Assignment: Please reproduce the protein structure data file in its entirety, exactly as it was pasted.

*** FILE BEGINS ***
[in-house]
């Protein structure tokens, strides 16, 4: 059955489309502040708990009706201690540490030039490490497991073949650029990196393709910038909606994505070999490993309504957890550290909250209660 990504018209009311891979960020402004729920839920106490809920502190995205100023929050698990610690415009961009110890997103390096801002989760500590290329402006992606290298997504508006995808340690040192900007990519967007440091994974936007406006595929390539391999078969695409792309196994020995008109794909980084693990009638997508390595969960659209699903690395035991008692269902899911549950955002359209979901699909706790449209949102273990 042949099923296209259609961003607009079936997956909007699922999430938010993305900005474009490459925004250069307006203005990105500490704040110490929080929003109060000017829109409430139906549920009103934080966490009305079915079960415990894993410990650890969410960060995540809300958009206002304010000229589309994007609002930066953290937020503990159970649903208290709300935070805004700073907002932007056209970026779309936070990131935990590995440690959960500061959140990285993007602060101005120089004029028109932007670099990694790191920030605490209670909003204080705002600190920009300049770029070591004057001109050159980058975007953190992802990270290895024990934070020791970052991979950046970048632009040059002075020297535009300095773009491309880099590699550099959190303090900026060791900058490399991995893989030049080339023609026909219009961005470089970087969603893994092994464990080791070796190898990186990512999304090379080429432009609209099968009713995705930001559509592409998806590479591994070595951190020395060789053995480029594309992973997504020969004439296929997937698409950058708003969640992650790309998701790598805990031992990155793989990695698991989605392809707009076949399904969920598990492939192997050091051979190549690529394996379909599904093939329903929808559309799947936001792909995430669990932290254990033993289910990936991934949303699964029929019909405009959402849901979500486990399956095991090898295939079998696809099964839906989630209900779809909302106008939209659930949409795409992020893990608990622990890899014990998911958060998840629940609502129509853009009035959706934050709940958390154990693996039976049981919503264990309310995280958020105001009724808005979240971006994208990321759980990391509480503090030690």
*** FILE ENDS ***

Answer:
[in-house]
């Protein structure tokens, strides 16, 4: 059955489309502040708990009706201690540490030039490490497991073949650029990196393709910038909606994505070999490993309504957890550290909250209660 990504018209009311891979960020402004729920839920106490809920502190995205100023929050698990610690415009961009110890997103390096801002989760500590290329402006992606290298997504508006995808340690040192900007990519967007440091994974936007406006595929390539391999078969695409792309196994020995008109794909980084693990009638997508390595969960659209699903690395035991008692269902899911549950955002359209979901699909706790449209949102273990 042949099923296209259609961003607009079936997956909007699922999430938010993305900005474009490459925004250069307006203005990105500490704040110490929080929003109060000017829109409430139906549920009103934080966490009305079915079960415990894993410990650890969410960060995540809300958009206002304010000229589309994007609002930066953290937020503990159970649903208290709300935070805004700073907002932007056209970026779309936070990131935990590995440690959960500061959140990285993007602060101005120089004029028109932007670099990694790191920030605490209670909003204080705002600190920009300049770029070591004057001109050159980058975007953190992802990270290895024990934070020791970052991979950046970048632009040059002075020297535009300095773009491309880099590699550099959190303090900026060791900058490399991995893989030049080339023609026909219009961005470089970087969603893994092994464990080791070796190898990186990512999304090379080429432009609209099968009713995705930001559509592409998806590479591994070595951190020395060789053995480029594309992973997504020969004439296929997937698409950058708003969640992650790309998701790598805990031992990155793989990695698991989605392809707009076949399904969920598990492939192997050091051979190549690529394996379909599904093939329903929808559309799947936001792909995430669990932290254990033993289910990936991934949303699964029929019909405009959402849901979500486990399956095991090898295939079998696809099964839906989630209900779809909302106008939209659930949409795409992020893990608990622990890899014990998911958060998840629940609502129509853009009035959706934050709940958390154990693996039976049981919503264990309310995280958020105001009724808005979240971006994208990321759980990391509480503090030690």